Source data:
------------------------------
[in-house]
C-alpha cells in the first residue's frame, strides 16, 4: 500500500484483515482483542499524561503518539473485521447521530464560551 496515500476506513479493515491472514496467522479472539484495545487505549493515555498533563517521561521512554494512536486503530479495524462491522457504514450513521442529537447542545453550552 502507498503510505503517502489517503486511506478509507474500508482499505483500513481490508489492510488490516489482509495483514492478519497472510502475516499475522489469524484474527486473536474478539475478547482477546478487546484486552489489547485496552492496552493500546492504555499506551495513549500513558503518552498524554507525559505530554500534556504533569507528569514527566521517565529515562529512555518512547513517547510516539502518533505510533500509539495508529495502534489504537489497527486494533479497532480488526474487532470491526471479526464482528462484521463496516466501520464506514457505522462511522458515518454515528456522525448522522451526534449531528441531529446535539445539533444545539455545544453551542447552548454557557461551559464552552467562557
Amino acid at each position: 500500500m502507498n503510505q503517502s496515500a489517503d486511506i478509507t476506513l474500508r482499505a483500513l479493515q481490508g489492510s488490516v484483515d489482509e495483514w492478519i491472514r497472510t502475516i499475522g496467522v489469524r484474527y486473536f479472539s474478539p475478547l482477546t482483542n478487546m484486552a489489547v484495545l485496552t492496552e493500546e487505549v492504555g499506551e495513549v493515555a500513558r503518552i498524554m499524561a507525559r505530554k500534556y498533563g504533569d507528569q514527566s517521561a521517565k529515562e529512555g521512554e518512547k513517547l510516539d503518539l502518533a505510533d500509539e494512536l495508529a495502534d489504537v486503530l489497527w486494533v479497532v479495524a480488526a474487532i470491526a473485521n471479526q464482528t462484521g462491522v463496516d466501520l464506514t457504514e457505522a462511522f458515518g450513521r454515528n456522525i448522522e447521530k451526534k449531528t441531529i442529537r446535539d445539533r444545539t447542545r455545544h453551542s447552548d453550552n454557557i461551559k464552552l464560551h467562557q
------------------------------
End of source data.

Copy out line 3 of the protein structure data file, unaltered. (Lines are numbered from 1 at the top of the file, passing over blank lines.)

Amino acid at each position: 500500500m502507498n503510505q503517502s496515500a489517503d486511506i478509507t476506513l474500508r482499505a483500513l479493515q481490508g489492510s488490516v484483515d489482509e495483514w492478519i491472514r497472510t502475516i499475522g496467522v489469524r484474527y486473536f479472539s474478539p475478547l482477546t482483542n478487546m484486552a489489547v484495545l485496552t492496552e493500546e487505549v492504555g499506551e495513549v493515555a500513558r503518552i498524554m499524561a507525559r505530554k500534556y498533563g504533569d507528569q514527566s517521561a521517565k529515562e529512555g521512554e518512547k513517547l510516539d503518539l502518533a505510533d500509539e494512536l495508529a495502534d489504537v486503530l489497527w486494533v479497532v479495524a480488526a474487532i470491526a473485521n471479526q464482528t462484521g462491522v463496516d466501520l464506514t457504514e457505522a462511522f458515518g450513521r454515528n456522525i448522522e447521530k451526534k449531528t441531529i442529537r446535539d445539533r444545539t447542545r455545544h453551542s447552548d453550552n454557557i461551559k464552552l464560551h467562557q